We believe that the policies underlying First Amendment protection of commercial speech require that the "unlawful activity" exception be limited to those categories of commercial speech already identified by the Supreme Court--those that propose a transaction illegal in itself, or actively promote illegal activity. The First Amendment value of commercial speech derives from its informational function. Central Hudson, supra, 447 U.S. at 561-64, 100 S.Ct. at 2349-50, 65 L.Ed.2d at 348-49; United States Postal Service v. Athena Products, Ltd., 654 F.2d 362, 367 (5th Cir.1981), cert. denied, 456 U.S. 915, 102 S.Ct. 1768, 72 L.Ed.2d 173 (1982). In order to guard society's interest in "the fullest possible dissemination of information," Central Hudson, supra, 447 U.S. at 561-62, 100 S.Ct. at 2349, 65 L.Ed.2d at 348, the Constitution forbids the government to pursue its objectives "by keeping the public in ignorance." Virginia Pharmacy, supra, 425 U.S. at 770, 96 S.Ct. at 1829, 48 L.Ed.2d at 363. This limitation on governmental action traditionally has lain at the heart of First Amendment jurisprudence. Outside the commercial speech context, the government may not suppress speech because of the effect it may have on the actions of the public unless it "is directed to inciting or producing imminent lawless action and is likely to incite or produce such action." Brandenburg v. Ohio, 395 U.S. 444, 447, 89 S.Ct. 1827, 1829, 23 L.Ed.2d 430 (1969). This standard also has been applied to commercial speech related to an "activity with which, at least in some respects, the State could not interfere." Carey v. Population Services International, 431 U.S. 678, 701, 97 S.Ct. 2010, 2024, 52 L.Ed.2d 675 (1977) (contraceptives) (quoting Virginia Pharmacy, supra, 425 U.S. at 760, 96 S.Ct. at 1825, 48 L.Ed.2d at 357).
Where purely commercial speech is concerned, the nexus between speech and illegal conduct need not be so immediate; incitement has not been required. Flipside, supra. The public interest in the free flow of commercial information, a particularly hardy breed of expression, Virginia Pharmacy, supra, 425 U.S. at 771-72 n. 24, 96 S.Ct. at 1830-31 n. 24, 48 L.Ed.2d at 364 n. 24, will not be imperiled if speech actively promoting illegal action, which falls short of incitement, is unprotected. We must conclude, however, that the First Amendment guarantee of freely flowing channels of information would be seriously eroded if information could be deprived of constitutional protection whenever a state could conclude that some people might independently choose to act on it in an unlawful manner. The possibility of unilateral illegal acts by his audience should not deprive a speaker's words of constitutional protection unless his words are directed toward producing the unlawful response. Mississippi may not ban all liquor advertising in intrastate media because some of its citizens may choose to use alcoholic beverages illegally.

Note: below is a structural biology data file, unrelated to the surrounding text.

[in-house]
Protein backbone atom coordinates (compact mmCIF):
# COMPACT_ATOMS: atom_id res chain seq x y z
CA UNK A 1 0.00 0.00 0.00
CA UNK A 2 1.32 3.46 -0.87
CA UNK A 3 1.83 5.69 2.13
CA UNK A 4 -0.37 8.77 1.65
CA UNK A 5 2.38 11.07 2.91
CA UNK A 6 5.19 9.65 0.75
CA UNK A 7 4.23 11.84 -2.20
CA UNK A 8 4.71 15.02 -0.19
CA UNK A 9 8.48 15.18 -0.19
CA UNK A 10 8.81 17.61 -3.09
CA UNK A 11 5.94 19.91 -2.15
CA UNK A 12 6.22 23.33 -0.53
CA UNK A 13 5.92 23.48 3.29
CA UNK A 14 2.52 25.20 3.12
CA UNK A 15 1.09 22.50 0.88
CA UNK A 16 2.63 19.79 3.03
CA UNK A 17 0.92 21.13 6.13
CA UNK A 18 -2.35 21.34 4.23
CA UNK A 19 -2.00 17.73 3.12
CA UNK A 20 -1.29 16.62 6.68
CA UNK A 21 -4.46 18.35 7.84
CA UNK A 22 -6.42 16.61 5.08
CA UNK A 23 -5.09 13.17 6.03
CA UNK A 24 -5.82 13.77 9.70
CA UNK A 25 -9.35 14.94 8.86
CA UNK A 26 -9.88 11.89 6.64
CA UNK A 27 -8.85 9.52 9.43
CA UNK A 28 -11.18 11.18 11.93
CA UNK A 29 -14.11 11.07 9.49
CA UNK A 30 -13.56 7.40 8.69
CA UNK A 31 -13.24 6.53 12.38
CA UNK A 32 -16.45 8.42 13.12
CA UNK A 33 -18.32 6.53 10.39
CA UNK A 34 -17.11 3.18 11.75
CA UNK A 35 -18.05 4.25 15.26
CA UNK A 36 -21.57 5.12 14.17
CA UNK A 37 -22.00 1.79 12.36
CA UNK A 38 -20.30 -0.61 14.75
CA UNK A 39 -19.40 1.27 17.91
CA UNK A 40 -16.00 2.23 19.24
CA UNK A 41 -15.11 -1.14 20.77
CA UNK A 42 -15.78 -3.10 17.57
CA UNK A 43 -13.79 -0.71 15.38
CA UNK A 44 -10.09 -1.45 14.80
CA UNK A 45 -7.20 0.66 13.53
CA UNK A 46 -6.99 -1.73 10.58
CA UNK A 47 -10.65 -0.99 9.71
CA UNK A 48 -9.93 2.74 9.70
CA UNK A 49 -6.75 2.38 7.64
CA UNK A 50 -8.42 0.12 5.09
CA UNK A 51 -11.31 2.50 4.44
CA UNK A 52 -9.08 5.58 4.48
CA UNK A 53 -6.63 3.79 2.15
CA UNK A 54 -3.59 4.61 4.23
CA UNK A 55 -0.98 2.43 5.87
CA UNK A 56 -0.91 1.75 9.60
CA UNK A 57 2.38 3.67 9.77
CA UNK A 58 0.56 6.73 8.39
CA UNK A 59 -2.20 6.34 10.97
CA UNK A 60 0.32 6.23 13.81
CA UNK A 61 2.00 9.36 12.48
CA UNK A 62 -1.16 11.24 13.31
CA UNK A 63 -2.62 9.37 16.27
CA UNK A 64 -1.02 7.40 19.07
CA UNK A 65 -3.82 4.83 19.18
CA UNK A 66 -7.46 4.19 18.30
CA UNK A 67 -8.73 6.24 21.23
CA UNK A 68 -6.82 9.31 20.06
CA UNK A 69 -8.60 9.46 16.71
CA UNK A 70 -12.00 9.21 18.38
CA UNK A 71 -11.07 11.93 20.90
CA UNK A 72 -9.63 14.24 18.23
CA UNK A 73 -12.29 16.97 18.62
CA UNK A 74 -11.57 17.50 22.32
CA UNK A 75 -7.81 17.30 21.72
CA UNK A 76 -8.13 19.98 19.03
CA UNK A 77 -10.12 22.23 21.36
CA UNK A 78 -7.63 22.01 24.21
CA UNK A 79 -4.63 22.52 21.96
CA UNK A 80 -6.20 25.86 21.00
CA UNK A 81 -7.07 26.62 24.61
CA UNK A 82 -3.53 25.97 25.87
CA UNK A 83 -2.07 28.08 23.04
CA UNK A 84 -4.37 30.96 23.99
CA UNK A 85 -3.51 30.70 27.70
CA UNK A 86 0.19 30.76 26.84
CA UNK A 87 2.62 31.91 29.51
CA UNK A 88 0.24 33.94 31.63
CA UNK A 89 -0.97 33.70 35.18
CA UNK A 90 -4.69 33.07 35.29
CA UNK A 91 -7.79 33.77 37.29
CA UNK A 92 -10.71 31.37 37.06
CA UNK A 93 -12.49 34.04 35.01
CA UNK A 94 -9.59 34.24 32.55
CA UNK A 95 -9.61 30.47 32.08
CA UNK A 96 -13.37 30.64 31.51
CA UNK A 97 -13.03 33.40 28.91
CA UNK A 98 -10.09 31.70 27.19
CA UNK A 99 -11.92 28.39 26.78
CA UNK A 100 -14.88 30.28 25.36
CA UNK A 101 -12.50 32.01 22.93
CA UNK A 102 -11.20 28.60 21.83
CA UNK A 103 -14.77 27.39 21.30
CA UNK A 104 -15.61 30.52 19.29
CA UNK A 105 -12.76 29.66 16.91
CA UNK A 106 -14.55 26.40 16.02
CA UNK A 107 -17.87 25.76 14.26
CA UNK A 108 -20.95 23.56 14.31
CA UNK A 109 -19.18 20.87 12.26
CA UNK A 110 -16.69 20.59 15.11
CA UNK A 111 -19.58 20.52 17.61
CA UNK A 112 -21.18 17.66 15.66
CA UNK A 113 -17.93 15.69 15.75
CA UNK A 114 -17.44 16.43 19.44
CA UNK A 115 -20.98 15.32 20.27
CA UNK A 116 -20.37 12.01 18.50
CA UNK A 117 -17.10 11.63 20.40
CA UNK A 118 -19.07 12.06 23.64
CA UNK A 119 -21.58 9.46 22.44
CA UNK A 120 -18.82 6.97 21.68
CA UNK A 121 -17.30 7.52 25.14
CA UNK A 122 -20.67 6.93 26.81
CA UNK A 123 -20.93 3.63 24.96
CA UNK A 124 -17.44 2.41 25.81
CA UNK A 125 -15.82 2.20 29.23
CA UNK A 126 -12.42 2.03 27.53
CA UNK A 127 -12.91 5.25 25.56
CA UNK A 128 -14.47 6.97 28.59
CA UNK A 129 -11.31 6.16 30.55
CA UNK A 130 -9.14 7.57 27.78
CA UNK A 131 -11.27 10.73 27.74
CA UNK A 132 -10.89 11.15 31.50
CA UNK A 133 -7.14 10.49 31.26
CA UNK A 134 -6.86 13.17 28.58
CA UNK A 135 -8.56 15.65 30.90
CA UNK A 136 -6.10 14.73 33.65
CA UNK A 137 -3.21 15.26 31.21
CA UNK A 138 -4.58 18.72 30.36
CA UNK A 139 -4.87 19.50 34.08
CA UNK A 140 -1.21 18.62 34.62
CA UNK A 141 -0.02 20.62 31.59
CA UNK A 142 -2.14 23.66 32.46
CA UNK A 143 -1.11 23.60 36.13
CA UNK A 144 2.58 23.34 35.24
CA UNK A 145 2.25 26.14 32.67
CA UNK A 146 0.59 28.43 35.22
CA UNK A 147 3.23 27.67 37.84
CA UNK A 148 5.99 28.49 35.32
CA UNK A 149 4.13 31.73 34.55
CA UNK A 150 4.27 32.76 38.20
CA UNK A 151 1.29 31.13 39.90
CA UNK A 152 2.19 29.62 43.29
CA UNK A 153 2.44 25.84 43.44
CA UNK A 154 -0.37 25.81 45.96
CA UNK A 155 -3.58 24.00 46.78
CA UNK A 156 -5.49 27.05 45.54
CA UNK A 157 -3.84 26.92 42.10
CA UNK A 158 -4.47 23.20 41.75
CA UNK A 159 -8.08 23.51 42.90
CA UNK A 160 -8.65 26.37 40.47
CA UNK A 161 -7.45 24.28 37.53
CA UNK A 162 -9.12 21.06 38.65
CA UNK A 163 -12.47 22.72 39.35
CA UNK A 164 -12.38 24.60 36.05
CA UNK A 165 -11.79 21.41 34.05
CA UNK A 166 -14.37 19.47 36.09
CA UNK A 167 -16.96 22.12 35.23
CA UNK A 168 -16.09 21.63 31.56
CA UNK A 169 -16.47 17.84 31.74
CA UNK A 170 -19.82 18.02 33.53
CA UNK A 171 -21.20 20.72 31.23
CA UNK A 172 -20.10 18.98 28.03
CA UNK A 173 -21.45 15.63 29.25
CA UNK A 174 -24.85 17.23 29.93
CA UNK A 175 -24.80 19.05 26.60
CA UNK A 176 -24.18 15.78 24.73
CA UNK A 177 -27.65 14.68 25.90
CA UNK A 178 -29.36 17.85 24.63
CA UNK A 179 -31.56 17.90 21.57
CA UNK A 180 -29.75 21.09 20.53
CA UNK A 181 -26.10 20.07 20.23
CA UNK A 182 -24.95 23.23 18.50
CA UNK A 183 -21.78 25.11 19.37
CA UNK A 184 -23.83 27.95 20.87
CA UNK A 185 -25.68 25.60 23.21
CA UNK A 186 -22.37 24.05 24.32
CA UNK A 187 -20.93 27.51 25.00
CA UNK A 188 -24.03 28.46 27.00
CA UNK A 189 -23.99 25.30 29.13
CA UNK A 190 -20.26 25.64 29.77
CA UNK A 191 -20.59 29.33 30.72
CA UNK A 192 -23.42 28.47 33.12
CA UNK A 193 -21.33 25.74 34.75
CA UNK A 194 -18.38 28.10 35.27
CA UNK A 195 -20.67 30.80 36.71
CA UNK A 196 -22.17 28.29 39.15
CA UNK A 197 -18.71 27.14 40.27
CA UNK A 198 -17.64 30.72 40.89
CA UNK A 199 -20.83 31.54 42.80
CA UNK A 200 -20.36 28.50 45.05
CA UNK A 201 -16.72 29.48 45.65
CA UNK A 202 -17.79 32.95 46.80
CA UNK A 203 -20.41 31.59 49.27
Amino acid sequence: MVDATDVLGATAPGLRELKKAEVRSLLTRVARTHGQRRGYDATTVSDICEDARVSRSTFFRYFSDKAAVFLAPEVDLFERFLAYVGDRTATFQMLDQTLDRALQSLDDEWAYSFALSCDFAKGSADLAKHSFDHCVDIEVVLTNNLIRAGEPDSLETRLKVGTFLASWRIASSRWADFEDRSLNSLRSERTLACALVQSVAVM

Mississippi next argues that liquor advertising is not entitled to First Amendment protection because it is "generically misleading." See Central Hudson, supra, 447 U.S. at 566, 100 S.Ct. at 2351, 65 L.Ed.2d at 351 ("For commercial speech to come within [the First Amendment], it at least must concern lawful activity and not be misleading."). The state asserts that advertising will necessarily portray liquor consumption as appealing, fashionable and a badge of the "good life." It is argued that such advertising is misleading in two ways. First, the state asserts that because liquor consumption is hazardous to health, it is not a desirable activity and favorable representations are therefore simply false. Second, it contends that because this presentation omits information about the potentially harmful effects of alcohol consumption, it is incomplete and inherently misleading. These arguments are not persuasive.
Mississippi's first argument apparently assumes that this court may determine as a matter of law that all liquor consumption is "bad" and that representations that it is "good" are therefore false or misleading. Those are subjective determinations that we are neither equipped nor empowered to make as a matter of constitutional law. The second argument, while more plausible, does not carry the state as far as it would like.